That’s what Mother Nature does; it comes up with alternative diseases no matter how many we manage to eradicate. Hey, Mother Nature is required to kill you one way or the other. That’s a fact and it’s never going to change. It’s the one thing that is most certainly guaranteed in life; if you’re born, you’re gonna die. Amen.


2 posted on 12/05/2009 10:06:11 AM PST by john drake (Roman military maxim; "oderint dum metuant," i.e., "let them hate, as long as they fear.")
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To: T.L.Sink

Not another one!

Bird flu, a swing and a miss.

Swine flue, a swing and a miss.

SWING badda...

What is this penchant for chicken little nonsense all about?

Yes, there will probably be a terrible bout with the flu in the future, and many people will die. What is to be gained by trying to scare the living ‘s—t’ out of everyone in the meantime?

There is something driving this. What that is exactly, I don’t know, but certain people are not trying to scare the public to death for no reason at all. You can take that to the bank.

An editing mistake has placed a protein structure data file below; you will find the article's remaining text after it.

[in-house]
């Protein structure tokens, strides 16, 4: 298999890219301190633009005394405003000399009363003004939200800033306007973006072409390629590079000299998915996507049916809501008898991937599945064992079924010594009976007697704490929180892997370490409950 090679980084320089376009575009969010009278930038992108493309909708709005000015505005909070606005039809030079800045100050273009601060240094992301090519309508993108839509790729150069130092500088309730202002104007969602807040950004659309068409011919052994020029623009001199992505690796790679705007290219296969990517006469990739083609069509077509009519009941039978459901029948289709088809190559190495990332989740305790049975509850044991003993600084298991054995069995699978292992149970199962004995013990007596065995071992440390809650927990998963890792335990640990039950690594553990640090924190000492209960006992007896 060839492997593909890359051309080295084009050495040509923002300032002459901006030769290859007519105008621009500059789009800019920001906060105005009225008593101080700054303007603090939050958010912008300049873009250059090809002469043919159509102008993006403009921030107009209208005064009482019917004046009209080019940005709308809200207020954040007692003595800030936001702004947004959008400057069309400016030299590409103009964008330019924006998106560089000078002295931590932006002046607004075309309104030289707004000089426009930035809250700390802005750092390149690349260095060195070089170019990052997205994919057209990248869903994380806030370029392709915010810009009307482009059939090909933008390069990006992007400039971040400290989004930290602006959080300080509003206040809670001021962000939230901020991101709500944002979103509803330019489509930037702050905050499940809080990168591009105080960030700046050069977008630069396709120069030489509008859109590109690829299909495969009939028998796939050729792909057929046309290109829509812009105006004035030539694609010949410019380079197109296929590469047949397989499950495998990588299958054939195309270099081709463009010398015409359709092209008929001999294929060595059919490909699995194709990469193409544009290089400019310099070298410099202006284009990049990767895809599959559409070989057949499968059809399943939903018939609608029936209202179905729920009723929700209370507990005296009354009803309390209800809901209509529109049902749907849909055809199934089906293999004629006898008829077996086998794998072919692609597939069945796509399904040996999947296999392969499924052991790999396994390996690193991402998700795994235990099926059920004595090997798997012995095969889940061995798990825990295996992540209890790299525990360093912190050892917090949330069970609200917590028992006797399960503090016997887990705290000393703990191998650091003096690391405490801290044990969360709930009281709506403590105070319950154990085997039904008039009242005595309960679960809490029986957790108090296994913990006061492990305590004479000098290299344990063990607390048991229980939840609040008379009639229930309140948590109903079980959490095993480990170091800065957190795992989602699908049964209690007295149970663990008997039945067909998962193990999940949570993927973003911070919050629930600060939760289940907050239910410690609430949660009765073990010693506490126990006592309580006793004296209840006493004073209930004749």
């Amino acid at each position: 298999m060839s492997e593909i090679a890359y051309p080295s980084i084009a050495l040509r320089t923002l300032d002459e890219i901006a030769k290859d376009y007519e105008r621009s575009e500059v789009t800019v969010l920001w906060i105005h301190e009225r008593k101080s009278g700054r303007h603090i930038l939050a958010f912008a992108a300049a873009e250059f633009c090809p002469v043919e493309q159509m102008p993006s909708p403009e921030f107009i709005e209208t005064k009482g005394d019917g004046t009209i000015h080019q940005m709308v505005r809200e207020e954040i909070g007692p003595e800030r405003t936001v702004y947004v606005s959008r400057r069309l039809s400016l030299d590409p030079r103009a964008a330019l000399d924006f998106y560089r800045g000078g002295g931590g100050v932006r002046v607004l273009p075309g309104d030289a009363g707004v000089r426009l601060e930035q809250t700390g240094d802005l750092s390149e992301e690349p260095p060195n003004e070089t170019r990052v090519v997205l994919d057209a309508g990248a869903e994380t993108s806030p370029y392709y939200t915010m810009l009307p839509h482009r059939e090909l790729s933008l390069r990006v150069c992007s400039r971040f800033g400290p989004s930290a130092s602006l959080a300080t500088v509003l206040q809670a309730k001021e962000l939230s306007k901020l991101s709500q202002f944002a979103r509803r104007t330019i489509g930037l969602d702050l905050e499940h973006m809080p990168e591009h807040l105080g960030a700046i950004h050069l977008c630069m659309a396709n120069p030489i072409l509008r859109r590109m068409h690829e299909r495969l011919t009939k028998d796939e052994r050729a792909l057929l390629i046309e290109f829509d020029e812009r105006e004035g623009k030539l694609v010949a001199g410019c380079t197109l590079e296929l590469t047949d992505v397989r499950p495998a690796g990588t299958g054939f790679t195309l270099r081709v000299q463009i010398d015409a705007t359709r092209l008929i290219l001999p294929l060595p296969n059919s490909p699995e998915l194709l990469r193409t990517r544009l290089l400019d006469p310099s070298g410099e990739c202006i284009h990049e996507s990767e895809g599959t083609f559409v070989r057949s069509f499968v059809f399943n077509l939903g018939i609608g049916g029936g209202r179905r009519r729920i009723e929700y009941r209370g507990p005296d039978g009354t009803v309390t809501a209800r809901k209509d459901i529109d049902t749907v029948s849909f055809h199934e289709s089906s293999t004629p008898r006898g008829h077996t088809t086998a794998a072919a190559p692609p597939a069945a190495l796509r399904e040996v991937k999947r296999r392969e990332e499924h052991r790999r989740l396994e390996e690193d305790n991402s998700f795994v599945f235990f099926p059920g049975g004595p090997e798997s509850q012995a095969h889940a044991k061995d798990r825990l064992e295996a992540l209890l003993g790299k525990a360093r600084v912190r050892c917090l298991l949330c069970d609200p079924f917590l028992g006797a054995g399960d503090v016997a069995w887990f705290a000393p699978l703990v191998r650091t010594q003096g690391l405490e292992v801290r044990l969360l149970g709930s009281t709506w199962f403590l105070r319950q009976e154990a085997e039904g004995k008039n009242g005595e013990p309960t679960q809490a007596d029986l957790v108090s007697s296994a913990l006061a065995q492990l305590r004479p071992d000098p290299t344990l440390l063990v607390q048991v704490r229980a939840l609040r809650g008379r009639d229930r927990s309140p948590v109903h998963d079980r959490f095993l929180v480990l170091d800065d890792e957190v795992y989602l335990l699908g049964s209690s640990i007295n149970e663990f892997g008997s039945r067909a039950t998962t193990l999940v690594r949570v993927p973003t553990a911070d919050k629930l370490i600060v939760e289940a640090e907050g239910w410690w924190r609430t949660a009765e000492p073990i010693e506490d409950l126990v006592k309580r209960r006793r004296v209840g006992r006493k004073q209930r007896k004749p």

3 posted on 12/05/2009 10:15:50 AM PST by DoughtyOne (A MELTING POT not a potters wheel. Join us. Don't try to turn this nation into the one you fled.)
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To: DoughtyOne; john drake

The flu pandemics are absolutely light hitters when one contemplates the world wide MASS DEATH AND DESTRUCTION WHEN THE SEAS RISE 2000 FEET BY THE YEAR 2100, THE AVERAGE TEMP WILL BE 135 DEG IN THE NORTH POLE, ALL HURRICANES WILL BE FORCE 9, ETC., etc., etc


4 posted on 12/05/2009 10:23:05 AM PST by BOBTHENAILER ( long?)
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To: BOBTHENAILER

I hear ya. If you want my thought on it, these two dire matters are being raised constantly by the same team.